The majority of "option" adjustable rate mortgages are due to be recast in the coming months. This means clients who appear to be in good financial shape might suddenly find themselves under water as monthly mortgage payments balloon.
The recasting of some $253.25 billion in option adjustable-rate mortgages (ARMs) has been predicted to peak between 2010 and 2012, according to SNL Financial in Charlottesville, Va. (see Figure 1).
The attractive monthly teaser rates of option ARMs helped fuel the housing boom in 2005, 2006 and 2007. These rates allowed borrowers to repay even less than interest in the first months of their mortgages.
But the chief problem with these products is the unusually large amount of "negative amortization" such repayments can trigger. In other words, the borrower's loan balance could likely exceed the amount originally borrowed. Add declining home values to the equation and you have a recipe for defaults.
"The time to start ferreting out clients with option ARM problems is now," says Chris Zehnder, a CFP and ex-mortgage banker in Saint Cloud, Fla.
Zehnder says he regularly updates his clients' net worth reports when he holds periodic meetings with them. In doing so, he has observed major shifts in clients' net worth primarily due to shifts in the value of their real estate portfolios.
When he spots a problem in the clients' portfolios, he discusses available options with them. Among the choices they have is to make loan modifications, sell the property or arrange short sales. The key, he says, is to check a client's mortgage note for the specific terms. Just because a mortgage has an adjustable rate does not mean it's an option ARM. And in the current low-interest-rate environment, automatically converting a client from an ARM to a fixed-rate mortgage could do more harm than good for certain borrowers.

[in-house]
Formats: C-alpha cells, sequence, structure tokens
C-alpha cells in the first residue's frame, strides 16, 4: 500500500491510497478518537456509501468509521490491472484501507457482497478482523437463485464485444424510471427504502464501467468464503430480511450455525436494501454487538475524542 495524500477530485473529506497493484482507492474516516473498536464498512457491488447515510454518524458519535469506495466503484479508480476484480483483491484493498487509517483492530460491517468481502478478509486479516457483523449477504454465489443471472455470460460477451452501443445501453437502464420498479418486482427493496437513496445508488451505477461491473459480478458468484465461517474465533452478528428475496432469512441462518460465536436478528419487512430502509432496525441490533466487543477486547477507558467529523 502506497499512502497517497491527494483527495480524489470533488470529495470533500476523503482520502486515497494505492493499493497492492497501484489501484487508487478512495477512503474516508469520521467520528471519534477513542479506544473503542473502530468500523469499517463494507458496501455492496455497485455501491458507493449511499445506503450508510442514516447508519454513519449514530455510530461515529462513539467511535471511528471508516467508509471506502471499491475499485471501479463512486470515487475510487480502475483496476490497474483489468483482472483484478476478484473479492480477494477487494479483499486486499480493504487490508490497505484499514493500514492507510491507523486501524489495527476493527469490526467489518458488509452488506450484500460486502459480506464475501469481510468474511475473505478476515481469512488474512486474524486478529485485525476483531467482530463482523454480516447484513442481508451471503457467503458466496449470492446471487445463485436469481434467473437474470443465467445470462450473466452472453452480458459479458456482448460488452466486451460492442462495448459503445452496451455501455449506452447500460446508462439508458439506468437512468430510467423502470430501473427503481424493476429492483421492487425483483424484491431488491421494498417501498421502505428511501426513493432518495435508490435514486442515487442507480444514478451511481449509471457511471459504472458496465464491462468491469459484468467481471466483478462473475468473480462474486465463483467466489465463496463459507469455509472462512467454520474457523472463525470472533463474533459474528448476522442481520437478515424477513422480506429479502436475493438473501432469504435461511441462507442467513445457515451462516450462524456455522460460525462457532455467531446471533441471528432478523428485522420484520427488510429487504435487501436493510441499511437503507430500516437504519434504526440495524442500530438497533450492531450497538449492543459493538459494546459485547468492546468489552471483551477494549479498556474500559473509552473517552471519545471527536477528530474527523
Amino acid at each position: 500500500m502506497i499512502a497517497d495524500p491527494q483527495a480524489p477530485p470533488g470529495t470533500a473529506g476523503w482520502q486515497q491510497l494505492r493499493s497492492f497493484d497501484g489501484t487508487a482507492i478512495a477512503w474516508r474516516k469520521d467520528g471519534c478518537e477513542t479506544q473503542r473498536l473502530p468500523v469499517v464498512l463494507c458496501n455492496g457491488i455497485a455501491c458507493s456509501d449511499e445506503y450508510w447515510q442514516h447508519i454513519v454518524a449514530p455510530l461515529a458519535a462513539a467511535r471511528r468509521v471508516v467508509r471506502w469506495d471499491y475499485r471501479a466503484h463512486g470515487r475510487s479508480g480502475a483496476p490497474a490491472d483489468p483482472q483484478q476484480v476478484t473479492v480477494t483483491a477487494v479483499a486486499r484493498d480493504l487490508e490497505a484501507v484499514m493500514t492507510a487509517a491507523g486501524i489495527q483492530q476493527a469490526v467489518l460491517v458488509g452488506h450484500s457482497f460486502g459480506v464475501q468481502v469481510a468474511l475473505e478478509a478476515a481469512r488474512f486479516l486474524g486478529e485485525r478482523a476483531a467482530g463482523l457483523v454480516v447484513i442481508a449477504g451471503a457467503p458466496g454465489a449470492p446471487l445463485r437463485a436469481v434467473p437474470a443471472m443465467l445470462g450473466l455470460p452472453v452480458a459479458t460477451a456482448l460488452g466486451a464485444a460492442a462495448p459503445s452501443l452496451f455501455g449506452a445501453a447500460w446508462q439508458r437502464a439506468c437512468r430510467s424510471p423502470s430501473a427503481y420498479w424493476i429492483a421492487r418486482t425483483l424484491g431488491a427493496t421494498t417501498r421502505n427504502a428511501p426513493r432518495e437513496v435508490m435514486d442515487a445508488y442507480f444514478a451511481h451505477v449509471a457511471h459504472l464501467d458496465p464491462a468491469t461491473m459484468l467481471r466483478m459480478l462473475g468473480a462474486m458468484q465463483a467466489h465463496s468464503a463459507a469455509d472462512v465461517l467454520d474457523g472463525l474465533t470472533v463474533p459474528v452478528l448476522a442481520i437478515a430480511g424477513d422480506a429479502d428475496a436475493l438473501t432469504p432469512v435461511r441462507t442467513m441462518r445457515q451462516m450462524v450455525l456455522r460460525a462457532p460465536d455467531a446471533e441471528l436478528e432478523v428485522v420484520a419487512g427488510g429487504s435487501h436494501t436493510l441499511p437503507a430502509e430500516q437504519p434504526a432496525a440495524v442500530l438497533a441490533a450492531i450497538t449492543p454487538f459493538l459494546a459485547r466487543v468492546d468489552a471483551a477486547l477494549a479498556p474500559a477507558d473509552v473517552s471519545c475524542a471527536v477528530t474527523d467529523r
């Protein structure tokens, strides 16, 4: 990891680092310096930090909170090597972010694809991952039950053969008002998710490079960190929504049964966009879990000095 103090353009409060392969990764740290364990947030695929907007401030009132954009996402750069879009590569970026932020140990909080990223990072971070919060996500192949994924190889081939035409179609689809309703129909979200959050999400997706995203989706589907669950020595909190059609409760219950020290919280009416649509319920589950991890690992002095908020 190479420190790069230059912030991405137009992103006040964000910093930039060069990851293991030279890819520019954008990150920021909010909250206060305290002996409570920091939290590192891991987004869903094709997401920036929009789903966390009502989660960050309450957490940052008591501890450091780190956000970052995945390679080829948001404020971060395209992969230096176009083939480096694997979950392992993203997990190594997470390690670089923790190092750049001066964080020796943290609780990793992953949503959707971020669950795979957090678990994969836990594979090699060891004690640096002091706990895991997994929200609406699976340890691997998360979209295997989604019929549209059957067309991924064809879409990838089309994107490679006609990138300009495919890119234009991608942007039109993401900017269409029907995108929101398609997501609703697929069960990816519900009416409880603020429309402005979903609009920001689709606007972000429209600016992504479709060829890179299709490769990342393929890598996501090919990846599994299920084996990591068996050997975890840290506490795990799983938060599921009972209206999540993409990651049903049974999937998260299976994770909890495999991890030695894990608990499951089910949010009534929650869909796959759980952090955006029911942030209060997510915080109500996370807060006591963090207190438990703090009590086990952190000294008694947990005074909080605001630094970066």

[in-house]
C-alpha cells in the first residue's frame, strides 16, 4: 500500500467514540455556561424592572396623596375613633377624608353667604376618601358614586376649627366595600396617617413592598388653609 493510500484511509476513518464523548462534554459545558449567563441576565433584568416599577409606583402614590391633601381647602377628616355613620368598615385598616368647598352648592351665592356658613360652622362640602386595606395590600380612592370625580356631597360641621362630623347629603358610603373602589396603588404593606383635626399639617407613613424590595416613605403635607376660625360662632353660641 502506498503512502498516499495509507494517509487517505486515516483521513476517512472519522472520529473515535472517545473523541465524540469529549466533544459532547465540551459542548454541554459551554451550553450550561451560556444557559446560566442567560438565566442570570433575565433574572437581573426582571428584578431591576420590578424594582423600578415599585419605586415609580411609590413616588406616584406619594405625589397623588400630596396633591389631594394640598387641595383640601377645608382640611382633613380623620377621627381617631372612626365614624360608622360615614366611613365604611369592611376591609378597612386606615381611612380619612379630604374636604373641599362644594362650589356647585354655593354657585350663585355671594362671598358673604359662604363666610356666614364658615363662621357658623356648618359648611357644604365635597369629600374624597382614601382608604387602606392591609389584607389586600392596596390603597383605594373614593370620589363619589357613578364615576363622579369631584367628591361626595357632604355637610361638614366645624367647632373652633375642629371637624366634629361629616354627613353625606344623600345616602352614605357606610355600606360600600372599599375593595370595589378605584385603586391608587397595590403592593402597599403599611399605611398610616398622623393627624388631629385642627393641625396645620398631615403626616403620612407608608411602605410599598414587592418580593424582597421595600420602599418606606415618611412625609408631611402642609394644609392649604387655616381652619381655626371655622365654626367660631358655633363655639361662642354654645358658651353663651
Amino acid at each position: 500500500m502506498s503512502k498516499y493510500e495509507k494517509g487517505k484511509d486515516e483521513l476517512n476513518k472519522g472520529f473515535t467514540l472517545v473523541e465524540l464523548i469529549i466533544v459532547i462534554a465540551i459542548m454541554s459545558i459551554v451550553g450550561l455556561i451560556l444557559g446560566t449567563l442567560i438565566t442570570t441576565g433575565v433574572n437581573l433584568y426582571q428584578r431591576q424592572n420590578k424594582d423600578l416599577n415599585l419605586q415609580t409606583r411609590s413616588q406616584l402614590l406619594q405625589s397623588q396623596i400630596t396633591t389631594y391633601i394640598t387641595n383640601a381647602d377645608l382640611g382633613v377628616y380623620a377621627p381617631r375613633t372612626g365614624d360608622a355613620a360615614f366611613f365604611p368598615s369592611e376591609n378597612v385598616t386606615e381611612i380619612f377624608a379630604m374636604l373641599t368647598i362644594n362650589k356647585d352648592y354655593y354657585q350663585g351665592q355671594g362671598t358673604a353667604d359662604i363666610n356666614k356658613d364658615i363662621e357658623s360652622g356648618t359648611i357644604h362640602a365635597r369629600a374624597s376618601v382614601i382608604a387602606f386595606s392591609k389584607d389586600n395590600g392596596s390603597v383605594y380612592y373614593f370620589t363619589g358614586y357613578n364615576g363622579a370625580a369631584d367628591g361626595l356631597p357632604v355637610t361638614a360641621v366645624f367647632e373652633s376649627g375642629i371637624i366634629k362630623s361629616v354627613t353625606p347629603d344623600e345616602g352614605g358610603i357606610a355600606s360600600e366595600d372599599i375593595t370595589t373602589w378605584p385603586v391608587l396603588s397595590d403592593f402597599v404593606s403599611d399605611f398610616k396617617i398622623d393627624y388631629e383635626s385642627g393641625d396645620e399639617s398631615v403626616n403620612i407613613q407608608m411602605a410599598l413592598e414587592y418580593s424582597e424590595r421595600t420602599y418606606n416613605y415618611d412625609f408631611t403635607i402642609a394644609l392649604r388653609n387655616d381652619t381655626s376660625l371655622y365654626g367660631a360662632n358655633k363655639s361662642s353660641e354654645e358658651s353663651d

An "option" or "payment option" ARM gets its name from the various payment options generally offered borrowers. Most commonly the payment options include a traditional principal and interest payment over 15, 30 or 40 years; an interest-only option; and a minimum payment option, which is generally less-than-interest-only in the first year.
The payment option selected by most borrowers during the housing boom was the deceivingly low less-than-interest-only teaser rate, which usually lasts just three months. After that, the interest rate rises to market rates, adjusting periodically. Although interest rates on this type of ARM shoot up almost immediately, most borrowers continued in the years right before the housing bust to make monthly payments based on that low teaser rate, so that additional accrued interest went toward the mortgage balance.
Meanwhile, as interest rates rose, so did the monthly payment. But option ARM terms generally limit payment increases to 7.50% annually. That means any amount over that payment cap also gets added to the loan balance.